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police officer to train Afghan police

Gay Montana
police officer to train Afghan police

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A gay police officer from Missoula, Mont., will go to Afghanistan to help train that country's National Police force.

A gay police officer from Missoula, Mont., is heading to Afghanistan to help train that country's National Police force, the Associated Press reports. Scott Oak, the Missoula police department's gay liaison officer, said he is taking a one-year leave to complete the task.

"I could be training police on everything from human rights to building searches," Oak told the AP. "Ideally, I think that by going over there and helping out as a civilian instructor, it will make for a smoother transition and allow America to pull out of there more quickly."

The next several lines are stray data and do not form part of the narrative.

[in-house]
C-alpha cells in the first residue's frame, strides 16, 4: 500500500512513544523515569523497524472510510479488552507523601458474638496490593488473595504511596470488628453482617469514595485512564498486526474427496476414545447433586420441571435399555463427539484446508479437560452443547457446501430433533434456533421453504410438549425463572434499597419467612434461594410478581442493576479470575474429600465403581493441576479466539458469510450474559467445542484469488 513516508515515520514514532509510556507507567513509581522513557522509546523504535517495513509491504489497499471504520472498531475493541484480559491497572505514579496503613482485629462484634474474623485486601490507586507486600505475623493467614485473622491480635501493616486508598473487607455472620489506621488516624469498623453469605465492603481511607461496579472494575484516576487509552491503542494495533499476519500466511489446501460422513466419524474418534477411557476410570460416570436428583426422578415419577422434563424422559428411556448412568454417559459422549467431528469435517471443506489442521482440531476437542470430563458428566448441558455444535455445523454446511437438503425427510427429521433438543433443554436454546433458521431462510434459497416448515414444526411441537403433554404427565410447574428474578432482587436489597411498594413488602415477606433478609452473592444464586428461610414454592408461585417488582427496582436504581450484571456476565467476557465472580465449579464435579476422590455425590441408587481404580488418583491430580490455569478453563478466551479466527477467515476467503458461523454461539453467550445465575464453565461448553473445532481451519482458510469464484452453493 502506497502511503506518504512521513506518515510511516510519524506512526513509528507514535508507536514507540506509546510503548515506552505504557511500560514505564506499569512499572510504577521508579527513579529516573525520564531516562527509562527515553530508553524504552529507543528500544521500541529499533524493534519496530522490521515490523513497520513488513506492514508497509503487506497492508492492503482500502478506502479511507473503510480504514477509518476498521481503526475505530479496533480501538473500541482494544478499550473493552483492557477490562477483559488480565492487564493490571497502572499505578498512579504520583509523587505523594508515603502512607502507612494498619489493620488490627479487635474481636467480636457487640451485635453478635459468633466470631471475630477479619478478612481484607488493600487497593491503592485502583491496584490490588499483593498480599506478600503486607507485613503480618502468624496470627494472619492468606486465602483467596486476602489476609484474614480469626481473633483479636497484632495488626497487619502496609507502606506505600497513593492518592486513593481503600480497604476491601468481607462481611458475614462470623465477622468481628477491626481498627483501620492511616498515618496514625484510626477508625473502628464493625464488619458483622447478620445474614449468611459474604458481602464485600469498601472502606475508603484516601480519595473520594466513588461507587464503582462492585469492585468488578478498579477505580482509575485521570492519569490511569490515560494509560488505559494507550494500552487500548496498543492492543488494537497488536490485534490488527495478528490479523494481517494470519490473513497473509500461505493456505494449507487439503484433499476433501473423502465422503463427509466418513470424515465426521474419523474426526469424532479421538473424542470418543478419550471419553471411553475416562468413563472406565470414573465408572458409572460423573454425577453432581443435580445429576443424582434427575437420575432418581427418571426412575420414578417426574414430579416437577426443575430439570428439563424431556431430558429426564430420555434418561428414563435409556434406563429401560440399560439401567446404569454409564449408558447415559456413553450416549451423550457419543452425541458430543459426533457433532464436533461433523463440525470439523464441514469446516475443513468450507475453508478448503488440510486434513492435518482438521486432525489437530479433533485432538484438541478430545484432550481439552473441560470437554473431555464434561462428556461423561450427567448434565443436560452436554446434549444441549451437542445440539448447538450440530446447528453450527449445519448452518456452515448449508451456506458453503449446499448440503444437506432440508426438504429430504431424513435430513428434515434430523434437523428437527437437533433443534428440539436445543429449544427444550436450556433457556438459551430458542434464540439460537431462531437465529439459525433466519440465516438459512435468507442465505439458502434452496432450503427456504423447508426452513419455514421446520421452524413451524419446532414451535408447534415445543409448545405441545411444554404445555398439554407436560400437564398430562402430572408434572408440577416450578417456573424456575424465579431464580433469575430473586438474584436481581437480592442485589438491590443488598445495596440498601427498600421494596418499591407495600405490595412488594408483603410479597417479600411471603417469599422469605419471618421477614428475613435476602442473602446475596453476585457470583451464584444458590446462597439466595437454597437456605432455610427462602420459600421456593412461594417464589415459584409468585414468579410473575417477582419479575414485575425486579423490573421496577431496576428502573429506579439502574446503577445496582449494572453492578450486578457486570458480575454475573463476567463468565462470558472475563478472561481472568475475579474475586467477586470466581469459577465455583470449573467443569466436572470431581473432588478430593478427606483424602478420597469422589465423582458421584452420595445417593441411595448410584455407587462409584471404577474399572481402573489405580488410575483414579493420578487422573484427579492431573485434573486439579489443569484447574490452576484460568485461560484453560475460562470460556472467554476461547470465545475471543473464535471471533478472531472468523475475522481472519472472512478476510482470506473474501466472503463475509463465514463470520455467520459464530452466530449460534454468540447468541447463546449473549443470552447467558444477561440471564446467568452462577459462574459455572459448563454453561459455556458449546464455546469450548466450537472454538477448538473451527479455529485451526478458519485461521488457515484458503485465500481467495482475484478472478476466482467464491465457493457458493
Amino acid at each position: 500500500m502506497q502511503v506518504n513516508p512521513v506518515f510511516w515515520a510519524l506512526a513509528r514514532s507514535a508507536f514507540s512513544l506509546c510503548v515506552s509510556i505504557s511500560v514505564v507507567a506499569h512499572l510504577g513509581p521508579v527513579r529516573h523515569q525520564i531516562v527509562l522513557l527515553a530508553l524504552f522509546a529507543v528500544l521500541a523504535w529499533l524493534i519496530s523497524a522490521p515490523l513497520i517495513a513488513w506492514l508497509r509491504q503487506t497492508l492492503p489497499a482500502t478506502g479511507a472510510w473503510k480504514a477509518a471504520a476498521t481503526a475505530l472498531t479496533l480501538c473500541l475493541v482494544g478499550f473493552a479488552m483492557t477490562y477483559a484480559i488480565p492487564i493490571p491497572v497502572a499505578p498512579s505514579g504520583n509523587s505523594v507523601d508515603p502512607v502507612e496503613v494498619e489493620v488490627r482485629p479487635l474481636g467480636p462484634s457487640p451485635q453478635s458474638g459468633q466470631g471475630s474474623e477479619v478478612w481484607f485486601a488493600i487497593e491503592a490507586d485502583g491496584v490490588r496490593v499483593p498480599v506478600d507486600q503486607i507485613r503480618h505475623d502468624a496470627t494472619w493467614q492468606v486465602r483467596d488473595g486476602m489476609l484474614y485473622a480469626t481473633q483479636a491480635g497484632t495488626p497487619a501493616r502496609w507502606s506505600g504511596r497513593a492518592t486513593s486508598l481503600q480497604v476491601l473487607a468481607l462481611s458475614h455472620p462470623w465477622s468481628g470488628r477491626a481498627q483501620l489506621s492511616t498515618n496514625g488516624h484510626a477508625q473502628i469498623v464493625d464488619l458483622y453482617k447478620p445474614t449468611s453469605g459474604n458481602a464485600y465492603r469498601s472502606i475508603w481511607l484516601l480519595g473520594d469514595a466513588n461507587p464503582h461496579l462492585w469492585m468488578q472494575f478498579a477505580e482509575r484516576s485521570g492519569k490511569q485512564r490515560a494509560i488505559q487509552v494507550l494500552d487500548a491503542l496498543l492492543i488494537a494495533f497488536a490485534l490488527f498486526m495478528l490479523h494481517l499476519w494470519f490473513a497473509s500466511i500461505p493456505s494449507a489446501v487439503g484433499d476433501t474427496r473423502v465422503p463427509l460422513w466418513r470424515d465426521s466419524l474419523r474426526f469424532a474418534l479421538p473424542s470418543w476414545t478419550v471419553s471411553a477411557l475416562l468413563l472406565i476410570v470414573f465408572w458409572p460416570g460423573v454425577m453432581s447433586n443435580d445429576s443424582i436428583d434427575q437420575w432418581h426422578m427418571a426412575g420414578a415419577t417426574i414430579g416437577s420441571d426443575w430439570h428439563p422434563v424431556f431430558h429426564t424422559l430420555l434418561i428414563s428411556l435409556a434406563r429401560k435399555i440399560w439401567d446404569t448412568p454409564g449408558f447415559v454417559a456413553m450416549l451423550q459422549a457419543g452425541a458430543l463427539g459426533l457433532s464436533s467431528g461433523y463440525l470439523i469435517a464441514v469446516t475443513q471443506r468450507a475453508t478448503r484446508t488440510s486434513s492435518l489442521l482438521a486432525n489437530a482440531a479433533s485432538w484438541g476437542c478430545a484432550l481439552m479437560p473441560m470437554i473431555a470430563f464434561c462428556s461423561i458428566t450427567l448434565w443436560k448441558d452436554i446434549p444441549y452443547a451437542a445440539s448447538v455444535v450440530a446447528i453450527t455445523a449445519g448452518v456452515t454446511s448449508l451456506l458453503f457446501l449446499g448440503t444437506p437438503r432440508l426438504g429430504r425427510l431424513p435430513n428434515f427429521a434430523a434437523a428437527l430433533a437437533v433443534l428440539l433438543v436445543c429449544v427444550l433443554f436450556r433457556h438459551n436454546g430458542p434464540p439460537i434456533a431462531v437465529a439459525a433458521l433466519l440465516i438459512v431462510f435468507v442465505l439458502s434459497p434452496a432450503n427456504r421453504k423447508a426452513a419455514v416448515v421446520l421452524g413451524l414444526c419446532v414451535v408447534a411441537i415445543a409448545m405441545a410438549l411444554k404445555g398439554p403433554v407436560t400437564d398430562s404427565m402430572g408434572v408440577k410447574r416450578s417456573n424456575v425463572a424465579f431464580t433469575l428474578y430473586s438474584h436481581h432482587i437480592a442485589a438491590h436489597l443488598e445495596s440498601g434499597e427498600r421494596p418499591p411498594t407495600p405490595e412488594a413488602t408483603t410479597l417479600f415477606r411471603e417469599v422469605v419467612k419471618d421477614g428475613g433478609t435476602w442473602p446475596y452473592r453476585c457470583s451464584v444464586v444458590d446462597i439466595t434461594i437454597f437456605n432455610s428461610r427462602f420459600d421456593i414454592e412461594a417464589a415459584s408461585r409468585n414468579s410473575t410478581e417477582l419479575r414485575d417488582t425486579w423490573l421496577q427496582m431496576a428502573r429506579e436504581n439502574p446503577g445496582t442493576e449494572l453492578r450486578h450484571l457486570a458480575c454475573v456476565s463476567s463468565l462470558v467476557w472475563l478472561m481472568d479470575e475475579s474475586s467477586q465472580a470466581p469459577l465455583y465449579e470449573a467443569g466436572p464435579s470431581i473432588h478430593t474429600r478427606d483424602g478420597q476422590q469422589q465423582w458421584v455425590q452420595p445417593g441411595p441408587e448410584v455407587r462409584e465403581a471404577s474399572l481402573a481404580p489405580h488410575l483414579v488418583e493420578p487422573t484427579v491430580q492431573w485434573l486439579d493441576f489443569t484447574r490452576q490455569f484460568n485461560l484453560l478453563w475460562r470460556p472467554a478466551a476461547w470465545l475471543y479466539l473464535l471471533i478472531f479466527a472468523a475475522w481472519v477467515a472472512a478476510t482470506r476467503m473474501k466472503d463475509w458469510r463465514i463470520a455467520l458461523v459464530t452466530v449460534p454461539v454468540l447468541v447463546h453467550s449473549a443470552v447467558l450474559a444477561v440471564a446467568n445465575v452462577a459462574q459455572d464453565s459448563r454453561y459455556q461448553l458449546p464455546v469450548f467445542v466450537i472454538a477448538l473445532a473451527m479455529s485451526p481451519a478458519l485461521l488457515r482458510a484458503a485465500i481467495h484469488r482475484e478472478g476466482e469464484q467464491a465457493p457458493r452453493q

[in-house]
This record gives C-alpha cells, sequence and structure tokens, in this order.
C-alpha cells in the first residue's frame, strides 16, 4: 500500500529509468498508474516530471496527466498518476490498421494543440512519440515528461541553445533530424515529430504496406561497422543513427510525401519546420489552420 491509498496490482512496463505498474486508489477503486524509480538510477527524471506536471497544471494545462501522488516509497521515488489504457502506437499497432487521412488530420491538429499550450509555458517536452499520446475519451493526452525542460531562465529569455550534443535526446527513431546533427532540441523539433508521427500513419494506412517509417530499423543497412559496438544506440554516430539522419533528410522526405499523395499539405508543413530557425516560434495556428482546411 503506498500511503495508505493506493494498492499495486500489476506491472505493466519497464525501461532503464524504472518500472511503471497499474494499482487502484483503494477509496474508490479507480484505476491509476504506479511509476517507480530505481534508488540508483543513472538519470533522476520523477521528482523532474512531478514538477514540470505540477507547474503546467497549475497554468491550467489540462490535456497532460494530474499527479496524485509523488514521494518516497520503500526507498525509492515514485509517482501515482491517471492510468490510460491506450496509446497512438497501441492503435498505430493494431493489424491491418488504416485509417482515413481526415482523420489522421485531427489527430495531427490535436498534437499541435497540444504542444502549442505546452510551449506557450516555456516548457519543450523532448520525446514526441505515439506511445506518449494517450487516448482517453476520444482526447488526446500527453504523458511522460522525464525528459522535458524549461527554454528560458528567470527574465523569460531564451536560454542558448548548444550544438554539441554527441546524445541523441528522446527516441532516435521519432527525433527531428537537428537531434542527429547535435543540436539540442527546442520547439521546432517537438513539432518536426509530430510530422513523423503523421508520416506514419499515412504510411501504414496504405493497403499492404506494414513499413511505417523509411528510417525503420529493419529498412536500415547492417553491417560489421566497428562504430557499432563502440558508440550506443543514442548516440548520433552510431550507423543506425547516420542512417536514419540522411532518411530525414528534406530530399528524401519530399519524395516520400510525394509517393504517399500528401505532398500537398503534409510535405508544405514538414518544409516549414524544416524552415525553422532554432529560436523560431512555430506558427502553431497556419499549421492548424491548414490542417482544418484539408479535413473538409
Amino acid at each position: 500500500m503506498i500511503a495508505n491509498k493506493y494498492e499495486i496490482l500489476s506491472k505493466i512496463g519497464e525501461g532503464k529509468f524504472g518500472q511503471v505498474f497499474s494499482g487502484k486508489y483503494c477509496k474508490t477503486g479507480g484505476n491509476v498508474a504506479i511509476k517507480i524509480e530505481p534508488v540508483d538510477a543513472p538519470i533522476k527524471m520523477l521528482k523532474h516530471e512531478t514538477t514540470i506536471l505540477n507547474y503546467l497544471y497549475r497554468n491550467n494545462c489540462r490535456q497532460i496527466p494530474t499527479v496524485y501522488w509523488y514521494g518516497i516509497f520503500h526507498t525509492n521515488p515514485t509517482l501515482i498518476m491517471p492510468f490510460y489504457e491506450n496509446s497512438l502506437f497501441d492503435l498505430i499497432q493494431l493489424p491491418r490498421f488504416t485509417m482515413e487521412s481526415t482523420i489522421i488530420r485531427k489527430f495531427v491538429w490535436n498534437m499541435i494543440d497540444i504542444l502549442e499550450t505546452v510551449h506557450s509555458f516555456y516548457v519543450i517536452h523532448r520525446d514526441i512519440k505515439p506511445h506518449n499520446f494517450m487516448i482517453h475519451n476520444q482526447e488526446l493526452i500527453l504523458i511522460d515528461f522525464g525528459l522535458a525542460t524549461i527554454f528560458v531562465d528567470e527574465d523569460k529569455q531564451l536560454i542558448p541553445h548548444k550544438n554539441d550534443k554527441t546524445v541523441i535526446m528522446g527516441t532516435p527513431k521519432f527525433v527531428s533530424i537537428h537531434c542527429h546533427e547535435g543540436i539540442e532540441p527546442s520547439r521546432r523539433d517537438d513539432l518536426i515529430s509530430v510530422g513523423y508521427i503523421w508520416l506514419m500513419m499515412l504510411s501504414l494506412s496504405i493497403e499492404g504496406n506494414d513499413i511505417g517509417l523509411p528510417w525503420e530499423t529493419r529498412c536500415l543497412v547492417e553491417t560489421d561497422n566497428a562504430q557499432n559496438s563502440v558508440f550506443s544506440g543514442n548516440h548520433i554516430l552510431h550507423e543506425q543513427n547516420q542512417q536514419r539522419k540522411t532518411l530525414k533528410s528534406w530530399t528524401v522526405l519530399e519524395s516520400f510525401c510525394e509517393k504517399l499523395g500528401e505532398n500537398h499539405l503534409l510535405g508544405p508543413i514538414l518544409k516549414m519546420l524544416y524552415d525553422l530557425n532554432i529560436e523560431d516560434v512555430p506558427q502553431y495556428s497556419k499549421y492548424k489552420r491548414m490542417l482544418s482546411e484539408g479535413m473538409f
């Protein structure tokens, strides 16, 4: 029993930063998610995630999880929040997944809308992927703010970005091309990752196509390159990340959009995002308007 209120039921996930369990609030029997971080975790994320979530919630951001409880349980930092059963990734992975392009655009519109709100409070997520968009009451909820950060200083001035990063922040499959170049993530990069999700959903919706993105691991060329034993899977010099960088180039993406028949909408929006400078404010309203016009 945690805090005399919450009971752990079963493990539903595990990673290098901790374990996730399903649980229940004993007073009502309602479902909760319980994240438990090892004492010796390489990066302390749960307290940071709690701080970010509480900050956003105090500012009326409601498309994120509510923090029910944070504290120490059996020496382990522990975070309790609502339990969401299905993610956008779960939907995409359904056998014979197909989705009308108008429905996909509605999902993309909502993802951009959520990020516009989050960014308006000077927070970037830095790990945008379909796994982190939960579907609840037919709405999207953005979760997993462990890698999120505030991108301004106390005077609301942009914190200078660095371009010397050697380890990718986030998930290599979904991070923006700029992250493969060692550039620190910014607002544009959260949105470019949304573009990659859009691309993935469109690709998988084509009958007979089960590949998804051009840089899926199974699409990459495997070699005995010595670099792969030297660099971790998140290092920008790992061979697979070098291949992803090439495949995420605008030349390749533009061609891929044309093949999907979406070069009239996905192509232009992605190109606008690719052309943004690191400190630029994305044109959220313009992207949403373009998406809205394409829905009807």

Oak decided to go to Afghanistan after receiving a call from officials with the State Department. Apparently they became aware of him after he came out in the news media and took the job as Missoula's first police liaison to gays and lesbians.

The State Department tapped Oak to conduct training in human and civil rights, ethics, diversity, and basic police operations. "I want to go experience another culture without breaking my commitment to public service," he told the AP, adding that he hopes his experience as a police liaison officer will help "enlighten them about cultural diversity." "A lot of people think I'm crazy," he said, "but for me, it's just another challenge and an opportunity to help people in need."

Oak said his biggest concern is leaving his partner and the teenage foster son they are raising together. "The longest we've been apart is 12 months," Oak said. "They'll both receive a lot of support through the foster program and from our families, but it's still going to be difficult on us." (The Advocate)

Advocate Magazine - KehlaniAdvocate Magazine - Gus Kenworthy

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